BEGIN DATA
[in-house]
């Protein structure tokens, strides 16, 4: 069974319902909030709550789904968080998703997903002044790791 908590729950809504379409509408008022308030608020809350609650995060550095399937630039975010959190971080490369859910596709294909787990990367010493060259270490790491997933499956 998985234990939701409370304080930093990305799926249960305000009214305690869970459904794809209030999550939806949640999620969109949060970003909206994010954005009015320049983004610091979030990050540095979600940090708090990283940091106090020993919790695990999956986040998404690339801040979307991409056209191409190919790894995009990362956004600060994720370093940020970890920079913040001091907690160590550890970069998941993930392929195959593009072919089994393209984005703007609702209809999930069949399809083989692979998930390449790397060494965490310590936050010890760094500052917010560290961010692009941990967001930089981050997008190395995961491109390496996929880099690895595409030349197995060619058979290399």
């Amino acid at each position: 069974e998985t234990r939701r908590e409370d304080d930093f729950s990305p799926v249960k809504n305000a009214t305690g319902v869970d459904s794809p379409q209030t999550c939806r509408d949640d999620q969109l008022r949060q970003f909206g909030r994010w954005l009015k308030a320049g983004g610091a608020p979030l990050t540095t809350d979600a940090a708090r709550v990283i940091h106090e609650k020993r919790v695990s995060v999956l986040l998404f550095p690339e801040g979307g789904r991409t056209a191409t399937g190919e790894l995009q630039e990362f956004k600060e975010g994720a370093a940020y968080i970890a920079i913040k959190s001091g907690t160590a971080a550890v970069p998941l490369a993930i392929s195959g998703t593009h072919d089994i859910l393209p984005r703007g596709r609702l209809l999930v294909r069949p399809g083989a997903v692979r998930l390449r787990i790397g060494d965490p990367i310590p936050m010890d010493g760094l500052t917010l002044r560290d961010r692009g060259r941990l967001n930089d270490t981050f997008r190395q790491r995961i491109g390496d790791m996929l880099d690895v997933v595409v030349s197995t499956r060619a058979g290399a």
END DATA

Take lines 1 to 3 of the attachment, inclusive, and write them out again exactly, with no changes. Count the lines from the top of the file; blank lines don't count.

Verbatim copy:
[in-house]
């Protein structure tokens, strides 16, 4: 069974319902909030709550789904968080998703997903002044790791 908590729950809504379409509408008022308030608020809350609650995060550095399937630039975010959190971080490369859910596709294909787990990367010493060259270490790491997933499956 998985234990939701409370304080930093990305799926249960305000009214305690869970459904794809209030999550939806949640999620969109949060970003909206994010954005009015320049983004610091979030990050540095979600940090708090990283940091106090020993919790695990999956986040998404690339801040979307991409056209191409190919790894995009990362956004600060994720370093940020970890920079913040001091907690160590550890970069998941993930392929195959593009072919089994393209984005703007609702209809999930069949399809083989692979998930390449790397060494965490310590936050010890760094500052917010560290961010692009941990967001930089981050997008190395995961491109390496996929880099690895595409030349197995060619058979290399």
């Amino acid at each position: 069974e998985t234990r939701r908590e409370d304080d930093f729950s990305p799926v249960k809504n305000a009214t305690g319902v869970d459904s794809p379409q209030t999550c939806r509408d949640d999620q969109l008022r949060q970003f909206g909030r994010w954005l009015k308030a320049g983004g610091a608020p979030l990050t540095t809350d979600a940090a708090r709550v990283i940091h106090e609650k020993r919790v695990s995060v999956l986040l998404f550095p690339e801040g979307g789904r991409t056209a191409t399937g190919e790894l995009q630039e990362f956004k600060e975010g994720a370093a940020y968080i970890a920079i913040k959190s001091g907690t160590a971080a550890v970069p998941l490369a993930i392929s195959g998703t593009h072919d089994i859910l393209p984005r703007g596709r609702l209809l999930v294909r069949p399809g083989a997903v692979r998930l390449r787990i790397g060494d965490p990367i310590p936050m010890d010493g760094l500052t917010l002044r560290d961010r692009g060259r941990l967001n930089d270490t981050f997008r190395q790491r995961i491109g390496d790791m996929l880099d690895v997933v595409v030349s197995t499956r060619a058979g290399a």